Abortion fallout: Connecticut Supreme Court pick drops out due to Amy Coney Barrett letter

US News

Supreme Court nominee and U.S. Court of Appeals Judge Amy Coney Barrett on Capitol Hill in Washington, October 21, 2020.
Ken Cedeno | Reuters

A federal prosecutor on Friday removed her name from consideration for a seat on the Connecticut Supreme Court after blowback from legislators over a 2017 letter she signed in support of Amy Coney Barrett, who is now a U.S. Supreme Court justice.

Gov. Ned Lamont’s nomination of Sandra Slack Glover had floundered in recent days due to her prior backing of Barrett for a seat on the 7th Circuit U.S. Court of Appeals — five years before Barrett provided a vote on the U.S. Supreme Court to end the federal right to abortion.

The right to abortion is codified in Connecticut law. The state expanded access to abortion on the heels of the controversial U.S. Supreme Court decision last summer in the case known as Dobbs v. Jackson Women’s Health Organization.

Glover, who called herself a staunch defender of abortion rights, said Monday during her confirmation hearing at the Connecticut Senate Judiciary Committee that she was “naive” and “wrong” to have signed the letter in support of Barrett.

“Looking back and knowing what I now know, I shouldn’t have signed it,” Glover testified about the letter, which was signed by every U.S. Supreme Court clerk who worked during that court’s 1998-99 term.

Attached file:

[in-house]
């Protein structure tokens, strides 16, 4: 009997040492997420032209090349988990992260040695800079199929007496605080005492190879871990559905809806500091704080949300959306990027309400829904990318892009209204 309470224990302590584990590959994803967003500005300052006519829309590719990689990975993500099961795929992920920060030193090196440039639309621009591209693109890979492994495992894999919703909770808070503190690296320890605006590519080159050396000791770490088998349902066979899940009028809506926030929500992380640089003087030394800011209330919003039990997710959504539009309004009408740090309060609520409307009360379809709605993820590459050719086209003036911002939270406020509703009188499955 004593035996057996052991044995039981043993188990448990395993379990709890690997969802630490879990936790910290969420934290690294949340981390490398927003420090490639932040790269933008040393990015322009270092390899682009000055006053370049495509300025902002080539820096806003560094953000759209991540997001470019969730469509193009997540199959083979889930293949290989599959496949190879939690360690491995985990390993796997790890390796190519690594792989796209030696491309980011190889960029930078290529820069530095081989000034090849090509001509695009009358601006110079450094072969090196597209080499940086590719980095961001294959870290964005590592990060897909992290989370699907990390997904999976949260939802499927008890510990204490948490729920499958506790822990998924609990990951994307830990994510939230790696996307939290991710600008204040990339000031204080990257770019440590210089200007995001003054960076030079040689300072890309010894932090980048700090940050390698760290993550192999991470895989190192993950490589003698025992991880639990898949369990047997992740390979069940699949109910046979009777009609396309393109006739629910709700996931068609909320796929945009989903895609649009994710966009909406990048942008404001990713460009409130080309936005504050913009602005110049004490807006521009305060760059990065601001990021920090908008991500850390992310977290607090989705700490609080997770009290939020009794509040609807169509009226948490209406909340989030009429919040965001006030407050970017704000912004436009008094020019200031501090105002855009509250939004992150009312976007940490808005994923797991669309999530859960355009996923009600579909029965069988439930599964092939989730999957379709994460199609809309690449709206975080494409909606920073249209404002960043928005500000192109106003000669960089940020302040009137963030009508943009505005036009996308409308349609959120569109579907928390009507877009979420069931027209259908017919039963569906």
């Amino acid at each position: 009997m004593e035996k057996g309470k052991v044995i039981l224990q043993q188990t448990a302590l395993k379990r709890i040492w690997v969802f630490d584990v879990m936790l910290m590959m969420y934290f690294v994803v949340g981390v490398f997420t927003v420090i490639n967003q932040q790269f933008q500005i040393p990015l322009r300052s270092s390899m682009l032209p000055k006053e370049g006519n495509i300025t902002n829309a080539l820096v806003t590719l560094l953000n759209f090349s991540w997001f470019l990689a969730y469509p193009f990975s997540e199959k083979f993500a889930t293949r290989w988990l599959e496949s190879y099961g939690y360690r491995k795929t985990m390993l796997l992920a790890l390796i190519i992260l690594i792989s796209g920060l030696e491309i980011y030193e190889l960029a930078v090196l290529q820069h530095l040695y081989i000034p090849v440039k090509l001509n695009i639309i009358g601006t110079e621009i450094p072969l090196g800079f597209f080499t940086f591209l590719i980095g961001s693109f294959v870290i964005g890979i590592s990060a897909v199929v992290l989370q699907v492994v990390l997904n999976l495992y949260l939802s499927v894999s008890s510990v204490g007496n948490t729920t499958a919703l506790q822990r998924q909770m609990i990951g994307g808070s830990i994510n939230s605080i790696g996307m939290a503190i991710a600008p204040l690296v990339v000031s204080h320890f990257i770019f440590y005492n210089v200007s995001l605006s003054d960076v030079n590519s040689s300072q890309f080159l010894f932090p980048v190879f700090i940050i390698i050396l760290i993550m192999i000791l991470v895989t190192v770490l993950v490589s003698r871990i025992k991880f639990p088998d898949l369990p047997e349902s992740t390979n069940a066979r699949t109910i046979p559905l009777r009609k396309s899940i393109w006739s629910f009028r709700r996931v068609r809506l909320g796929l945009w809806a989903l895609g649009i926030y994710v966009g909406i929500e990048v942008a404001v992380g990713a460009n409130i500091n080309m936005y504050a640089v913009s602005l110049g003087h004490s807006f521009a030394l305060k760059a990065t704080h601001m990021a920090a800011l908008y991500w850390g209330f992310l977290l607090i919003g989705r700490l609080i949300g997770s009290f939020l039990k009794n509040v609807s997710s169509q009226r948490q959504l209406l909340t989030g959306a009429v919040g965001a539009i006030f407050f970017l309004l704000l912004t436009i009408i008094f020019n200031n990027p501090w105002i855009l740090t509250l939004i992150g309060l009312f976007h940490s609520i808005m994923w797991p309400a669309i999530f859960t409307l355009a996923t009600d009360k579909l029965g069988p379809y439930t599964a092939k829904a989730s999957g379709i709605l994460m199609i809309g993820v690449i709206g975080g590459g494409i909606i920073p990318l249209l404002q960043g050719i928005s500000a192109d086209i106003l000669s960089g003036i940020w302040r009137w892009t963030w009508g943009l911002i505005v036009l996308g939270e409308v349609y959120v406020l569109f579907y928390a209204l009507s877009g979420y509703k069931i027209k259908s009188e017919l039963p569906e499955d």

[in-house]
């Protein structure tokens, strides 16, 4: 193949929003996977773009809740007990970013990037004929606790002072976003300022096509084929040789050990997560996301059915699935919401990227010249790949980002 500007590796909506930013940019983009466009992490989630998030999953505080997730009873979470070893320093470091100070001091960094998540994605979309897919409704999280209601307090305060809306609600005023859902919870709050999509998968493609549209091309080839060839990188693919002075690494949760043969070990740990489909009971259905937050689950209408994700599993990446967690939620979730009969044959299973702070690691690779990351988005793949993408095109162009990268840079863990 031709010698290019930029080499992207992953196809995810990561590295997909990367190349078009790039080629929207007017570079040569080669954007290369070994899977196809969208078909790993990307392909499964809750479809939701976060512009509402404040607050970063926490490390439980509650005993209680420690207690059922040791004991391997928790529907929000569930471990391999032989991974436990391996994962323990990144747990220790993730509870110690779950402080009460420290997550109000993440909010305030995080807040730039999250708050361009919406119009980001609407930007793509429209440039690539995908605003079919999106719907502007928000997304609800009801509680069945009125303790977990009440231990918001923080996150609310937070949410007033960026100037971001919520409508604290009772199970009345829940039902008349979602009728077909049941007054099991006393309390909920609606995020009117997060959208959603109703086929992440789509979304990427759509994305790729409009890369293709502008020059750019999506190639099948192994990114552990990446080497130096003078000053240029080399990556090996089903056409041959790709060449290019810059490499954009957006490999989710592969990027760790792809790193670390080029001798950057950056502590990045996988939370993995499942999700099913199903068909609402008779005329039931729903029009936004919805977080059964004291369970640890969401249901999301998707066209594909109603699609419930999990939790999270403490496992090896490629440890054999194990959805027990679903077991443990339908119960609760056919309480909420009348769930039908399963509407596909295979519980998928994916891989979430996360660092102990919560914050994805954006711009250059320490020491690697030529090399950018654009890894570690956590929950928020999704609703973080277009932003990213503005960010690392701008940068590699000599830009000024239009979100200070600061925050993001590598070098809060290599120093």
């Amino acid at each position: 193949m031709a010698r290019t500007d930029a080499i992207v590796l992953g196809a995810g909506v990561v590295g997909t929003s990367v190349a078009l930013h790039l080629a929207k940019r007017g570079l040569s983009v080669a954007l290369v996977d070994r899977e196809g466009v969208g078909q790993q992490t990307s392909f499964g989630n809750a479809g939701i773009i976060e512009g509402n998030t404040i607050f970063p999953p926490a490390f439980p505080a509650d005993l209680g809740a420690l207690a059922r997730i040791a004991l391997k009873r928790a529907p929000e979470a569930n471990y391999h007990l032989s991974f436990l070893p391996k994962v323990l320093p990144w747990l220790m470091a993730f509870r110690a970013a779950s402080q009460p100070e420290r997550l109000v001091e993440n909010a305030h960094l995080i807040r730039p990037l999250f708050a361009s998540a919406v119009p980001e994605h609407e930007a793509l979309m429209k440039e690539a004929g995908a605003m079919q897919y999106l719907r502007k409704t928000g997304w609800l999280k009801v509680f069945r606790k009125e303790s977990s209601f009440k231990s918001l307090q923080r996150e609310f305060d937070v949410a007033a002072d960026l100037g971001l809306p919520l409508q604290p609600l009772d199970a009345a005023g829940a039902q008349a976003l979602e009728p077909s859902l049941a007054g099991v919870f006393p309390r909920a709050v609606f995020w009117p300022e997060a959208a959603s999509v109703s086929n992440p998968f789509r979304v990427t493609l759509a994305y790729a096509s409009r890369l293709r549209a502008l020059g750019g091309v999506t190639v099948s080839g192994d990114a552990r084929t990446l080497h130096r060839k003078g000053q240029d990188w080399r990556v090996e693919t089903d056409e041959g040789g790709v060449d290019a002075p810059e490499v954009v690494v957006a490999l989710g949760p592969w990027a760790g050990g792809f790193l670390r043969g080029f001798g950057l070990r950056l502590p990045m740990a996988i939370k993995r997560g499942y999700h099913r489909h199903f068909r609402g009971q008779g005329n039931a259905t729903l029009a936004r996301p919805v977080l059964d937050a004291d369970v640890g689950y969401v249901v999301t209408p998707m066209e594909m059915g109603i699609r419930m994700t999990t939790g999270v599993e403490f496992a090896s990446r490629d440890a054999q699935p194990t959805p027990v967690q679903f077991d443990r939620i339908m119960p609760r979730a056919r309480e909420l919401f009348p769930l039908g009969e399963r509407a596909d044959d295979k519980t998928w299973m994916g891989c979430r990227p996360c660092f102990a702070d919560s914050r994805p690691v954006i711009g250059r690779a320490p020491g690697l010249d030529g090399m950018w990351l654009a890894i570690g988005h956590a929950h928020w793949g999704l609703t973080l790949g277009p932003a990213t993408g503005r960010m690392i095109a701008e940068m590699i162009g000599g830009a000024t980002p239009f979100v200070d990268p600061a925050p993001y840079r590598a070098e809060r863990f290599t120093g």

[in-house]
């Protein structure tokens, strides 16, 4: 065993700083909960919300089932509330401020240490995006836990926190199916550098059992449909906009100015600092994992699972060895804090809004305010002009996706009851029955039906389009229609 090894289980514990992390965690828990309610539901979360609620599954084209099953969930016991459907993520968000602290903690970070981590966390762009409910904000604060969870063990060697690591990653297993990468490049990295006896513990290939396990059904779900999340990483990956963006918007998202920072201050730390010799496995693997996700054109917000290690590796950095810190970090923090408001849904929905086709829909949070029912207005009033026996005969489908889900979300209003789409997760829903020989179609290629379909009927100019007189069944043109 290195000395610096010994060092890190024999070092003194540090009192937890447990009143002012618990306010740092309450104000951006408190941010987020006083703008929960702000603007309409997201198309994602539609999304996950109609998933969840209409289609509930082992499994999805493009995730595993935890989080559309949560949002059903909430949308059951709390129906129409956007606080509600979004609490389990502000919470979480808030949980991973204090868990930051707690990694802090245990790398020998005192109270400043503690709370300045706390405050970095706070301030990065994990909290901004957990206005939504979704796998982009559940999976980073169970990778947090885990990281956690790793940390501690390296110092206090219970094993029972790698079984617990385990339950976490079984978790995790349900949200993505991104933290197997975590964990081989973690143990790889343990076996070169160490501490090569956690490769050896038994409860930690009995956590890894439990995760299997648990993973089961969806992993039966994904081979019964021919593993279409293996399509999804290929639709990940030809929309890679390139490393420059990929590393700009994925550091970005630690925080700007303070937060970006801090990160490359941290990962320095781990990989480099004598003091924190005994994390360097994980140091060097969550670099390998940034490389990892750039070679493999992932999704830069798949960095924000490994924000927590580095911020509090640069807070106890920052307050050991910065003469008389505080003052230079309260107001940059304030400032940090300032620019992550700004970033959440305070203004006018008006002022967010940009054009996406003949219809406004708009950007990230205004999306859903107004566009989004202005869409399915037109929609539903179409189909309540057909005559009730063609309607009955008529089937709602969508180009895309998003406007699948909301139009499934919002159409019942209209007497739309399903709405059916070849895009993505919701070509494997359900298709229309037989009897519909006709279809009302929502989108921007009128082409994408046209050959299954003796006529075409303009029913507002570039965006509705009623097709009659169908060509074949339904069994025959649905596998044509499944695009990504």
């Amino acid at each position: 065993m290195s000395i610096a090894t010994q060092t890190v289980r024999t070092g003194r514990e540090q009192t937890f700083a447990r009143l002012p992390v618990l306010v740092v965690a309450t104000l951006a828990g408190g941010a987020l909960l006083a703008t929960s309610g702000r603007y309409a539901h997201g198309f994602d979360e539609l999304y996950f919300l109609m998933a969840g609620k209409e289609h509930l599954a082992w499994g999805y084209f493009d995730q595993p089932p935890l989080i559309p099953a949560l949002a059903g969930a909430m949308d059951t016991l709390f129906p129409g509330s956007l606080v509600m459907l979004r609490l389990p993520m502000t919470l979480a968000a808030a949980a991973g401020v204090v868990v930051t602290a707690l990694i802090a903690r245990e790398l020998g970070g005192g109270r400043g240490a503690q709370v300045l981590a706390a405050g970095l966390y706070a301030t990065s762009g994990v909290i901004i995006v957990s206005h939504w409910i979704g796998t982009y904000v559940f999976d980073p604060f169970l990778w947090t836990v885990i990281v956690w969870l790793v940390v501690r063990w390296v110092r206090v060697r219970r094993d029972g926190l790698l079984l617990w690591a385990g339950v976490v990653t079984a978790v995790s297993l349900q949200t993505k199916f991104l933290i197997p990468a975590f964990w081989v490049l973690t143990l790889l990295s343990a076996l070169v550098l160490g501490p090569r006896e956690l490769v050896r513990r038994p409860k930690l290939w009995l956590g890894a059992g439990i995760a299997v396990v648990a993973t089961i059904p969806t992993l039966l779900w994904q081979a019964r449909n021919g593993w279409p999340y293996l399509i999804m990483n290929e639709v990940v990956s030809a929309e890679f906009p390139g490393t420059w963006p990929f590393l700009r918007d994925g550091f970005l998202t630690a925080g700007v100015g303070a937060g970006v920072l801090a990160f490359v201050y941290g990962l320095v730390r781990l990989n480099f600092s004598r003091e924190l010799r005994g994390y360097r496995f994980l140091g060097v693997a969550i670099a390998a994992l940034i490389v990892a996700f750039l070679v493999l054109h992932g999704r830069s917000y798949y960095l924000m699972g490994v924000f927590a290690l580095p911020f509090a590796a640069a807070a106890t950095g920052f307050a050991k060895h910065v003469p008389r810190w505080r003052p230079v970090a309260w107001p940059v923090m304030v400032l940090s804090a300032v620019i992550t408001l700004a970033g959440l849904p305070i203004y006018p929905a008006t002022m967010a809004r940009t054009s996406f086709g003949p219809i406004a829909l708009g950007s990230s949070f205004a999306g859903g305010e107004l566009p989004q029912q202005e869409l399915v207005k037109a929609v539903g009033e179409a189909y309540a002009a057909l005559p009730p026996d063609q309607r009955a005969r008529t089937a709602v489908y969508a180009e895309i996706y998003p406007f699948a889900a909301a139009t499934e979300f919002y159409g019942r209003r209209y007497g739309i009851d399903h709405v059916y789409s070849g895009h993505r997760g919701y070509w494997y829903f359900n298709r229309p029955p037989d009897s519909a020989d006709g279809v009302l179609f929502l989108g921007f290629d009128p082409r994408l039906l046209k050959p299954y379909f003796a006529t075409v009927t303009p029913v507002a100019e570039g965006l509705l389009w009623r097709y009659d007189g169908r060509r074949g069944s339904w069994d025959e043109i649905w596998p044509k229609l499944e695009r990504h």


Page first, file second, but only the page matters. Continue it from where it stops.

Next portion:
At the time, Glover was a clerk that term for Justice Sandra Day O’Connor, and Barrett was a clerk for the late Justice Antonin Scalia.

Glover said Monday that the U.S. Supreme Court decision in 2022 overturning the 50-year-old abortion rights case Roe v. Wade “wrong and egregiously so.”

“Speaking as a woman, it was horrifying,” testified Glover, who is the head of the appellate division of the U.S. Attorney’s Office of Connecticut.

“All of us should have a constitutional right to control our reproductive freedom and our bodies,” she testified. “My belief in this is firm and unwavering.”

Despite her statements that day, key Democratic and Republican members of the Judiciary Committee predicted on Tuesday that her nomination would not be approved, the news site CTMirror.com reported. The committee had declined to vote on her nomination after the seven-hour hearing on Monday.

“I don’t really see a path forward for this particular nominee,” said Sen. John Kissel of Enfield, top Republican on the committee, according to CTMirror. “The votes aren’t even close to double digits in her favor.”

Products You May Like

Articles You May Like

Succession Season 4 Episode 10 Review: With Open Eyes
‘Spider-Man: Across The Spider-Verse’ After 5-Year Crawl To Screen Looks To Ensnare $150M+ WW Opening
Danny Masterson Not in Jail’s General Population, Same Pod Where O.J., Suge Stayed
Nicole Kidman and Husband Keith Urban’s Complete 18-Year Relationship Timeline
FDA allows temporary import of unapproved Chinese cancer drug to ease U.S. shortage

Leave a Reply

Your email address will not be published. Required fields are marked *